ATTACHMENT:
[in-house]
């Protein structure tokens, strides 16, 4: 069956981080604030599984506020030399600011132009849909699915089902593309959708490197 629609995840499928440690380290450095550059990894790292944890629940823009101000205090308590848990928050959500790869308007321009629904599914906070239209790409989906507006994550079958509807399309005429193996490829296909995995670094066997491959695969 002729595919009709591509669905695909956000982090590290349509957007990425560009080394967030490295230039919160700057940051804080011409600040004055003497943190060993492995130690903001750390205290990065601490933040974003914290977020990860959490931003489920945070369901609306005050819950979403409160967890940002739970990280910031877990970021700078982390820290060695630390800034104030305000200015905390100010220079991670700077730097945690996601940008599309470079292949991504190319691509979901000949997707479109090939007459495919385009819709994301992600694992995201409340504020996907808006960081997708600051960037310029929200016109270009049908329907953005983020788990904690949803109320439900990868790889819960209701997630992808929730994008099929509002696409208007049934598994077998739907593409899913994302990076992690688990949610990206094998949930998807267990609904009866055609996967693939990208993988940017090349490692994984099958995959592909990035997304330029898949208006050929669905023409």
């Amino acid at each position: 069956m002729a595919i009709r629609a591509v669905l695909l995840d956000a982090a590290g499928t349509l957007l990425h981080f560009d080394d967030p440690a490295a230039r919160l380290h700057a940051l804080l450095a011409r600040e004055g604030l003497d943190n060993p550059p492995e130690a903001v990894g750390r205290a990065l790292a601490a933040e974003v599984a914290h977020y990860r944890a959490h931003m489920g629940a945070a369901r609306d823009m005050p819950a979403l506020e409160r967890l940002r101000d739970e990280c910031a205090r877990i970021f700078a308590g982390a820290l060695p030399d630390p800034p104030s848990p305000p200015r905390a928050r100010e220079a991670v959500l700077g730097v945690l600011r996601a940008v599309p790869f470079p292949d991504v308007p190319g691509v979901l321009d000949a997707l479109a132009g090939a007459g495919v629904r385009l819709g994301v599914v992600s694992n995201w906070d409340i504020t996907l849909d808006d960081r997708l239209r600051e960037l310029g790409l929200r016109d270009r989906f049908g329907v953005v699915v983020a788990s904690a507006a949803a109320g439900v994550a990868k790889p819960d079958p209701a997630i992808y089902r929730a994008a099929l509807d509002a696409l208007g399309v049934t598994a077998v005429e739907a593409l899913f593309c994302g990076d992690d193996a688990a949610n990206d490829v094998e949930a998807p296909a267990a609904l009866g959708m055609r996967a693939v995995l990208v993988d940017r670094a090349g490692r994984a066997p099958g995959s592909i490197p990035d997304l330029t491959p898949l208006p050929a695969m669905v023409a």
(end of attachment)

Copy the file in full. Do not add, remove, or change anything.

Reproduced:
[in-house]
């Protein structure tokens, strides 16, 4: 069956981080604030599984506020030399600011132009849909699915089902593309959708490197 629609995840499928440690380290450095550059990894790292944890629940823009101000205090308590848990928050959500790869308007321009629904599914906070239209790409989906507006994550079958509807399309005429193996490829296909995995670094066997491959695969 002729595919009709591509669905695909956000982090590290349509957007990425560009080394967030490295230039919160700057940051804080011409600040004055003497943190060993492995130690903001750390205290990065601490933040974003914290977020990860959490931003489920945070369901609306005050819950979403409160967890940002739970990280910031877990970021700078982390820290060695630390800034104030305000200015905390100010220079991670700077730097945690996601940008599309470079292949991504190319691509979901000949997707479109090939007459495919385009819709994301992600694992995201409340504020996907808006960081997708600051960037310029929200016109270009049908329907953005983020788990904690949803109320439900990868790889819960209701997630992808929730994008099929509002696409208007049934598994077998739907593409899913994302990076992690688990949610990206094998949930998807267990609904009866055609996967693939990208993988940017090349490692994984099958995959592909990035997304330029898949208006050929669905023409």
């Amino acid at each position: 069956m002729a595919i009709r629609a591509v669905l695909l995840d956000a982090a590290g499928t349509l957007l990425h981080f560009d080394d967030p440690a490295a230039r919160l380290h700057a940051l804080l450095a011409r600040e004055g604030l003497d943190n060993p550059p492995e130690a903001v990894g750390r205290a990065l790292a601490a933040e974003v599984a914290h977020y990860r944890a959490h931003m489920g629940a945070a369901r609306d823009m005050p819950a979403l506020e409160r967890l940002r101000d739970e990280c910031a205090r877990i970021f700078a308590g982390a820290l060695p030399d630390p800034p104030s848990p305000p200015r905390a928050r100010e220079a991670v959500l700077g730097v945690l600011r996601a940008v599309p790869f470079p292949d991504v308007p190319g691509v979901l321009d000949a997707l479109a132009g090939a007459g495919v629904r385009l819709g994301v599914v992600s694992n995201w906070d409340i504020t996907l849909d808006d960081r997708l239209r600051e960037l310029g790409l929200r016109d270009r989906f049908g329907v953005v699915v983020a788990s904690a507006a949803a109320g439900v994550a990868k790889p819960d079958p209701a997630i992808y089902r929730a994008a099929l509807d509002a696409l208007g399309v049934t598994a077998v005429e739907a593409l899913f593309c994302g990076d992690d193996a688990a949610n990206d490829v094998e949930a998807p296909a267990a609904l009866g959708m055609r996967a693939v995995l990208v993988d940017r670094a090349g490692r994984a066997p099958g995959s592909i490197p990035d997304l330029t491959p898949l208006p050929a695969m669905v023409a």